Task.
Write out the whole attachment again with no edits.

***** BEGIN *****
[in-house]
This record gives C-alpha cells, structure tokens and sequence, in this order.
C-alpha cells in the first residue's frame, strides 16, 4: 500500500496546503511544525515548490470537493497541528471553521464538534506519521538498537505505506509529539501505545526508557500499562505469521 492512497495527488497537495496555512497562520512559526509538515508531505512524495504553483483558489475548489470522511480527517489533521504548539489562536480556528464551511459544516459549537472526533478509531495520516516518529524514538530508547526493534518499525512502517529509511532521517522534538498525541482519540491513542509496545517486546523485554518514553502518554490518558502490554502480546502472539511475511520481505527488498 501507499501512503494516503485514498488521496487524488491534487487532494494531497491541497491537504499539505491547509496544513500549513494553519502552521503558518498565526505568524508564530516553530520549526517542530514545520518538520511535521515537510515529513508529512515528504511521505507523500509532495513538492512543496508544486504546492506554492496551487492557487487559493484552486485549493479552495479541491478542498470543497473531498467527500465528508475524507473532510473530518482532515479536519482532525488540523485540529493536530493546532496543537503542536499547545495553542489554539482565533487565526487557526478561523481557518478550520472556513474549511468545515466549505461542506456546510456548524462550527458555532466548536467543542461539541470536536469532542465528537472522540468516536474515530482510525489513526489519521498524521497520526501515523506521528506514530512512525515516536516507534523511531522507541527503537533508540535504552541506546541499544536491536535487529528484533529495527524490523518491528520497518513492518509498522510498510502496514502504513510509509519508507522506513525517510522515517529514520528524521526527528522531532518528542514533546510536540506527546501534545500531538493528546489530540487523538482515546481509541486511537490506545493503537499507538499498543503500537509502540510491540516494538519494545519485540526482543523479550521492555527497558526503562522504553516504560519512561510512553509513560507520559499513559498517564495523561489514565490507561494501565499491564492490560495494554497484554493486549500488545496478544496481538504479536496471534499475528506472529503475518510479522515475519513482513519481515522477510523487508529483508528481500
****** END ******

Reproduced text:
[in-house]
This record gives C-alpha cells, structure tokens and sequence, in this order.
C-alpha cells in the first residue's frame, strides 16, 4: 500500500496546503511544525515548490470537493497541528471553521464538534506519521538498537505505506509529539501505545526508557500499562505469521 492512497495527488497537495496555512497562520512559526509538515508531505512524495504553483483558489475548489470522511480527517489533521504548539489562536480556528464551511459544516459549537472526533478509531495520516516518529524514538530508547526493534518499525512502517529509511532521517522534538498525541482519540491513542509496545517486546523485554518514553502518554490518558502490554502480546502472539511475511520481505527488498 501507499501512503494516503485514498488521496487524488491534487487532494494531497491541497491537504499539505491547509496544513500549513494553519502552521503558518498565526505568524508564530516553530520549526517542530514545520518538520511535521515537510515529513508529512515528504511521505507523500509532495513538492512543496508544486504546492506554492496551487492557487487559493484552486485549493479552495479541491478542498470543497473531498467527500465528508475524507473532510473530518482532515479536519482532525488540523485540529493536530493546532496543537503542536499547545495553542489554539482565533487565526487557526478561523481557518478550520472556513474549511468545515466549505461542506456546510456548524462550527458555532466548536467543542461539541470536536469532542465528537472522540468516536474515530482510525489513526489519521498524521497520526501515523506521528506514530512512525515516536516507534523511531522507541527503537533508540535504552541506546541499544536491536535487529528484533529495527524490523518491528520497518513492518509498522510498510502496514502504513510509509519508507522506513525517510522515517529514520528524521526527528522531532518528542514533546510536540506527546501534545500531538493528546489530540487523538482515546481509541486511537490506545493503537499507538499498543503500537509502540510491540516494538519494545519485540526482543523479550521492555527497558526503562522504553516504560519512561510512553509513560507520559499513559498517564495523561489514565490507561494501565499491564492490560495494554497484554493486549500488545496478544496481538504479536496471534499475528506472529503475518510479522515475519513482513519481515522477510523487508529483508528481500